How to Calculate Battery Amperage Life

By Mark Stansberry
Linking batteries produces a more powerful battery.
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Battery amperage life, the number of ampere-hours that a battery can supply, is dependent on a number of factors. One of the most important factors is the average electrical current level your battery must supply. The higher the average electrical current, the lower the actual number of ampere-hours your battery will be able to supply. Battery manufacturers list the battery amperage life in units of ampere-hours. However, to calculate the actual ampere-hours, you need to make a discharge calculation and use the manufacturer's ampere-hour derating curves.

Determine the ampere-hour rating of your battery. Look for the ampere-hour rating listed on the battery or battery package. Consider that the rating could read ampere-hours, amp-hours, AHRS or any other type of abbreviation for ampere-hours. Also, consider that smaller batteries often have their ampere-hour rating listed in terms of milliampere-hours. Remember that one thousand milliamperes equals one ampere.

Consider that the ampere-hour rating listed on your battery is for the most part an ideal rating. Also consider that the ampere-hour rating listed can only be obtained if the average current level drawn from the battery is very low.

Calculate the life of your battery for ideal conditions. Estimate the current that the electronic devices connected to your battery will require. Consider that the current a battery must supply is often called the load current. For this example, assume that your battery will have to power a 50 ampere device and that your battery has a listed ampere-hour rating of 200 amperes. Divide the listed battery ampere-hour rating by the load current. For this example, the life of the battery would be four hours, since 200 divided by 50 is 4.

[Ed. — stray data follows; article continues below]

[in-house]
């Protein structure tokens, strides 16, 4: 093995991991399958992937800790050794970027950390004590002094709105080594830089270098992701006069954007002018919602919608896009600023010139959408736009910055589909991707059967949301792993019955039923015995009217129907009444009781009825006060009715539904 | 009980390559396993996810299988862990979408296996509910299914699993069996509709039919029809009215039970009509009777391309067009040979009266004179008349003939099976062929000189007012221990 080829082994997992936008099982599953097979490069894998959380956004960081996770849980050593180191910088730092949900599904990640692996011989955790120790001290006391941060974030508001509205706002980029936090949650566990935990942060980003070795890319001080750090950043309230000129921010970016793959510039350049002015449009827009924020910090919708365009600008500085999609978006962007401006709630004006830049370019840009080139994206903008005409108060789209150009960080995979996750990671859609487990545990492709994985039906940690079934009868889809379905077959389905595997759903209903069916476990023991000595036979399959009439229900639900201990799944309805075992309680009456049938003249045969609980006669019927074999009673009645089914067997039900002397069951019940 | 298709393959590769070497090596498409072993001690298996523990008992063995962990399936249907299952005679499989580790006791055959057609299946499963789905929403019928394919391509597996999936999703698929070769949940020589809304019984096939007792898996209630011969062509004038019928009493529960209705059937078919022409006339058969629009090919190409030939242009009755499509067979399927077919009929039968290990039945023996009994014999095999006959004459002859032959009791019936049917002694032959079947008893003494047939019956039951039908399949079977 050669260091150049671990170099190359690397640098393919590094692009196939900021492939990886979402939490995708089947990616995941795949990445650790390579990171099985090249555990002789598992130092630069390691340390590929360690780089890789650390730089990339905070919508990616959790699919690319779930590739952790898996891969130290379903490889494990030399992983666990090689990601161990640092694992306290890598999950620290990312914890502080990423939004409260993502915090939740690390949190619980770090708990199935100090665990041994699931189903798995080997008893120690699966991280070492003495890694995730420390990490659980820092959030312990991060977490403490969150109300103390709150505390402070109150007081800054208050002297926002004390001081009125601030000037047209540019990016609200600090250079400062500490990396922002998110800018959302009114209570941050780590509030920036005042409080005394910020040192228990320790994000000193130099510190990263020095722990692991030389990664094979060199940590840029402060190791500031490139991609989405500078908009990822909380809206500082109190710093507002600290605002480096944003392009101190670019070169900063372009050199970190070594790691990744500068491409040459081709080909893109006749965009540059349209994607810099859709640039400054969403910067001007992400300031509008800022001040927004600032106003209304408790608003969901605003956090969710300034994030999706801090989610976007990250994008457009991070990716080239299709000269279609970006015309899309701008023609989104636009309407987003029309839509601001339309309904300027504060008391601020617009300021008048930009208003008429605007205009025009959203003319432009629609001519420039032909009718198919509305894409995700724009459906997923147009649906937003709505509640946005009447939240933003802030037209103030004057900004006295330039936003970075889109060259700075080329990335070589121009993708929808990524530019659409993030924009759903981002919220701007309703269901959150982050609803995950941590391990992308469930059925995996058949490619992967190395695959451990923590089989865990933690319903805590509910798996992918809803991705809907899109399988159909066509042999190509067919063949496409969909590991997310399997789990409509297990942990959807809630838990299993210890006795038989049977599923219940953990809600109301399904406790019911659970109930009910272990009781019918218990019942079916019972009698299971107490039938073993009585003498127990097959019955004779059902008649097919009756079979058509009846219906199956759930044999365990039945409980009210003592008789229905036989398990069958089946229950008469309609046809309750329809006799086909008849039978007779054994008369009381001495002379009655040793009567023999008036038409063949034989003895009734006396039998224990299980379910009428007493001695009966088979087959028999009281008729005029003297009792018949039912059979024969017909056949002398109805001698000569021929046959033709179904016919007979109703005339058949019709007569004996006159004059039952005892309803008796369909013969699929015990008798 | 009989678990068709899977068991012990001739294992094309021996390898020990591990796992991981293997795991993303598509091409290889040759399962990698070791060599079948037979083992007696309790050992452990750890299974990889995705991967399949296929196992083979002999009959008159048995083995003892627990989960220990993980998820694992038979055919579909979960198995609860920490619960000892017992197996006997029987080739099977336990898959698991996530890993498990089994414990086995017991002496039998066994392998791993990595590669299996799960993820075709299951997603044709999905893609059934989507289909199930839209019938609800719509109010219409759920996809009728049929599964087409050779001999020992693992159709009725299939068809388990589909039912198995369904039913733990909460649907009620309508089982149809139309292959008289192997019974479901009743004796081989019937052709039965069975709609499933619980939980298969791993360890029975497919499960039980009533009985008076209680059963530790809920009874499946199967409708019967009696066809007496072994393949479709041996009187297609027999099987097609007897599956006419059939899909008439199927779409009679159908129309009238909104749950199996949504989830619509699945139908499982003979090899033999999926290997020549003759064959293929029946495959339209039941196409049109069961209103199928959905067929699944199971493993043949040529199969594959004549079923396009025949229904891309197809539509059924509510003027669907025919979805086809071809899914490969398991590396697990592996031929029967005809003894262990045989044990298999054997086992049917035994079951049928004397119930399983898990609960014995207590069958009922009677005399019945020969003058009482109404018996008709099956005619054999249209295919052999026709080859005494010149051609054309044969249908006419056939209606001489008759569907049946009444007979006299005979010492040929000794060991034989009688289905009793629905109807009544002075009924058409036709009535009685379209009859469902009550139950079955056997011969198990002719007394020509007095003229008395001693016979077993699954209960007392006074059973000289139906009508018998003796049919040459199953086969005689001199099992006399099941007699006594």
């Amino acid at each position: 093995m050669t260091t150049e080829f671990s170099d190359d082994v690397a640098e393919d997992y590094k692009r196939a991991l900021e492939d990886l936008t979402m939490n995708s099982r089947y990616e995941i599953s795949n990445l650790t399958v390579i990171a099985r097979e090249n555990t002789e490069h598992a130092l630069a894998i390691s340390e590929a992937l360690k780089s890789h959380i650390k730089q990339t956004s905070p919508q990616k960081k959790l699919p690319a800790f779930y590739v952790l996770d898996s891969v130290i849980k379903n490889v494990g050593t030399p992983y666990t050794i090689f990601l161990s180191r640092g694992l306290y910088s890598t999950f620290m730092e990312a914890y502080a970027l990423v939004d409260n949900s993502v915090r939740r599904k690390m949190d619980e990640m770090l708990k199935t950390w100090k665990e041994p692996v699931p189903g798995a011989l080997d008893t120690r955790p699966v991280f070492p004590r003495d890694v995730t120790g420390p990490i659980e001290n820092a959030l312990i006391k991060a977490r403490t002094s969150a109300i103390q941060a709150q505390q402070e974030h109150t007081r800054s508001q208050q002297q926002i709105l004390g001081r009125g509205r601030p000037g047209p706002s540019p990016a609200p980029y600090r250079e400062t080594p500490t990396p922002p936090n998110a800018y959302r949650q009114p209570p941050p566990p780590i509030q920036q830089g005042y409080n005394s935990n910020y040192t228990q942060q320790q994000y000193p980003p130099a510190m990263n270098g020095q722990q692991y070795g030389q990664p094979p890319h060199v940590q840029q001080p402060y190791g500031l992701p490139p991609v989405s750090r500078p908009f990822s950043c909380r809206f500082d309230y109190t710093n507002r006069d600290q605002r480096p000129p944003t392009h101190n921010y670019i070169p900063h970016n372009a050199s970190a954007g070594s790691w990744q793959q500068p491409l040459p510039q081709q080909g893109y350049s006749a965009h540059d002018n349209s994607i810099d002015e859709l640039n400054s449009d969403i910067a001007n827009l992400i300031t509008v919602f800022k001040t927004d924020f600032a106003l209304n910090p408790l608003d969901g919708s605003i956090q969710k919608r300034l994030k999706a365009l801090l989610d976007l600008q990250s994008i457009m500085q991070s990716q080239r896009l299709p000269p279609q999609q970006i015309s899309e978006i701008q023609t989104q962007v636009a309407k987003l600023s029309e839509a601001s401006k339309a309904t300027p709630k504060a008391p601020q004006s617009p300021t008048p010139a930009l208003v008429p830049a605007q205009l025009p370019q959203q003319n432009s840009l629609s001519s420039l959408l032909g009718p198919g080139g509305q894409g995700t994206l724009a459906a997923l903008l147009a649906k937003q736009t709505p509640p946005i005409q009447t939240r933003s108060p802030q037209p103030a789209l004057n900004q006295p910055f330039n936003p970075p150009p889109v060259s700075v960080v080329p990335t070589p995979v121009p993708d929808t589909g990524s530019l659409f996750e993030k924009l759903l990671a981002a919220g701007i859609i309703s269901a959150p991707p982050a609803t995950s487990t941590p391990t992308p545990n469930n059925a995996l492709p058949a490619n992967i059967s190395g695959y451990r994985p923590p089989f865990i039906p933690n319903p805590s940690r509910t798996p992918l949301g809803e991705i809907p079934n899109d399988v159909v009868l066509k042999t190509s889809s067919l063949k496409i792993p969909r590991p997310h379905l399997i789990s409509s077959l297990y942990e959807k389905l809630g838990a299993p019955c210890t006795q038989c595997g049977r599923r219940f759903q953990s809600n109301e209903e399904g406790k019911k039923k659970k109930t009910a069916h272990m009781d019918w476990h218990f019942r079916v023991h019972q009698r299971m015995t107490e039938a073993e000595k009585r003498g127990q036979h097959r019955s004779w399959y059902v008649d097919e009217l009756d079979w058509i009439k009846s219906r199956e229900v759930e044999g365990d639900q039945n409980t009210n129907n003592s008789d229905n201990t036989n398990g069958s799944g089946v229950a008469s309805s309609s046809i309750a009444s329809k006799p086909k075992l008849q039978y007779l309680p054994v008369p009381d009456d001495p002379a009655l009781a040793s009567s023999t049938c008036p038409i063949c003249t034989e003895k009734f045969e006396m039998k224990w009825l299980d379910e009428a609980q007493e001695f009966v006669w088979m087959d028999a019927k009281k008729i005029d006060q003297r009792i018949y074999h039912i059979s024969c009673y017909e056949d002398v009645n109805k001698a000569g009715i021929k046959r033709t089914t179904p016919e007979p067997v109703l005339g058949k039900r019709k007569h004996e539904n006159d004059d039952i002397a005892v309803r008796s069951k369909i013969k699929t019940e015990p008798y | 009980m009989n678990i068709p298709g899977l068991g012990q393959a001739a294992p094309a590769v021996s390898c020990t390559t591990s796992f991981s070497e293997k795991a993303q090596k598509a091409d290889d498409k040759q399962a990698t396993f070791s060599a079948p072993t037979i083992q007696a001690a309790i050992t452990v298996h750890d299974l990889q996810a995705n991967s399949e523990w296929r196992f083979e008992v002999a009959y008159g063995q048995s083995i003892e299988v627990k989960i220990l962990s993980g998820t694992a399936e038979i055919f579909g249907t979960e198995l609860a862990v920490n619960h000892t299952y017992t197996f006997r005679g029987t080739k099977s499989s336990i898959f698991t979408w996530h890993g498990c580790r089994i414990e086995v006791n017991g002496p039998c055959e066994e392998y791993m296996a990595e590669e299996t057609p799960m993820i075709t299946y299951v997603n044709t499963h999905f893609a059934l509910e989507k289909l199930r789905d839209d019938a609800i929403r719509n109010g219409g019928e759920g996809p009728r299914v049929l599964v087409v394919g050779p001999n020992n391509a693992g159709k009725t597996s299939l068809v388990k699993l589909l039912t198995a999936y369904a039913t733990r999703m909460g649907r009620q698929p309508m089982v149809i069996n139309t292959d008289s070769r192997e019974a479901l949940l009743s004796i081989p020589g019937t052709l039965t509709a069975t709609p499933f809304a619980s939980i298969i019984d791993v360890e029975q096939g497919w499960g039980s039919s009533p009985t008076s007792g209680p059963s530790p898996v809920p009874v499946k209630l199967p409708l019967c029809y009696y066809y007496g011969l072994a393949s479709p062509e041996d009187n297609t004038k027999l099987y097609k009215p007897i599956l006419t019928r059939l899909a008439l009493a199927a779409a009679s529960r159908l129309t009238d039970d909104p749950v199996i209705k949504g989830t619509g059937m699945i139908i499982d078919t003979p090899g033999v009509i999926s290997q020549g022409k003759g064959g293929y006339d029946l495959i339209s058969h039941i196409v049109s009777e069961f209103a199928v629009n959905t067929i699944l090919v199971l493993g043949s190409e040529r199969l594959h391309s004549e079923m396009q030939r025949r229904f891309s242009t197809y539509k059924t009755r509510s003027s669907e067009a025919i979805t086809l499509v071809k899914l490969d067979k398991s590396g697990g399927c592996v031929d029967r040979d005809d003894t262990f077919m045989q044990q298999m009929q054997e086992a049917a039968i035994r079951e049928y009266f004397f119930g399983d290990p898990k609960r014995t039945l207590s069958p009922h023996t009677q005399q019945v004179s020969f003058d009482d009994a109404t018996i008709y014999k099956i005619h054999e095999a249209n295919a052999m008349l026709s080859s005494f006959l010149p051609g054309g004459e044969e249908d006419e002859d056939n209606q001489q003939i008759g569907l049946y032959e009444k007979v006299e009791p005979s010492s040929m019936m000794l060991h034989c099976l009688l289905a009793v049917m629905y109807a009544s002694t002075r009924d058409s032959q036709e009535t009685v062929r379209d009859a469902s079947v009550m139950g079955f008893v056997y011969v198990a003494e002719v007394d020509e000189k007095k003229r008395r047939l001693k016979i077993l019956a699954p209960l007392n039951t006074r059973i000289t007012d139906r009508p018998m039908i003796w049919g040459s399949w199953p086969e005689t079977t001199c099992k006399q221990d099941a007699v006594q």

Calculate the discharge period. Divide the battery's ampere-hour rating by the current that your load requires. For this example, use a battery ampere-hour rating of 200 ampere-hours and a 50 ampere load. Check to see if you obtained four hours, since 200 divided by 50 is 4.

Determine the battery-ampere rating for the specific discharge period. Obtain from the manufacturer a plot of the battery ampere-hour rating for the specific battery. Notice on the plot that the horizontal axis is labeled discharge period "in hours," and the vertical axis is labeled "percentage of total battery ampere-hour rating" in percent. On the discharge period axis, find the discharge period calculated in step 2 (4 hours). For this hour value find the corresponding rating percentage on the vertical axis. Note the value. For this example, the corresponding percentage is 70 percent.

Multiply the rating percentage, 70 percent, by the battery's ampere-hour rating, 200 ampere-hours. Since the ampere-hour rating for this example is 200 ampere-hours and the rating percentage is 70 percent (0.7), the battery-ampere rating is 140 ampere-hours, since 200 times 0.7 is 140. Consider that the actual ampere-hours will be significantly reduced if the battery must power a 50 ampere load continually. Consider that the life of the battery, that is the actual ampere-hours obtained, would be even lower for a 100 ampere-hour load. Also consider, that for very low loads, 0.01 or even 0.1 amperes, the actual ampere-hour rating would be very close to the rated battery ampere-hour rating.

About the Author

Mark Stansberry has been a technical and business writer over for 15 years. He has been published in leading technical and business publications such as "Red Herring," "EDN" and "BCC Research." His present writing focus is on computer applications programming, graphic design automation, 3D linear perspective and fractal technology. Stansberry has a Bachelor of Science in electrical engineering from San Jose State University.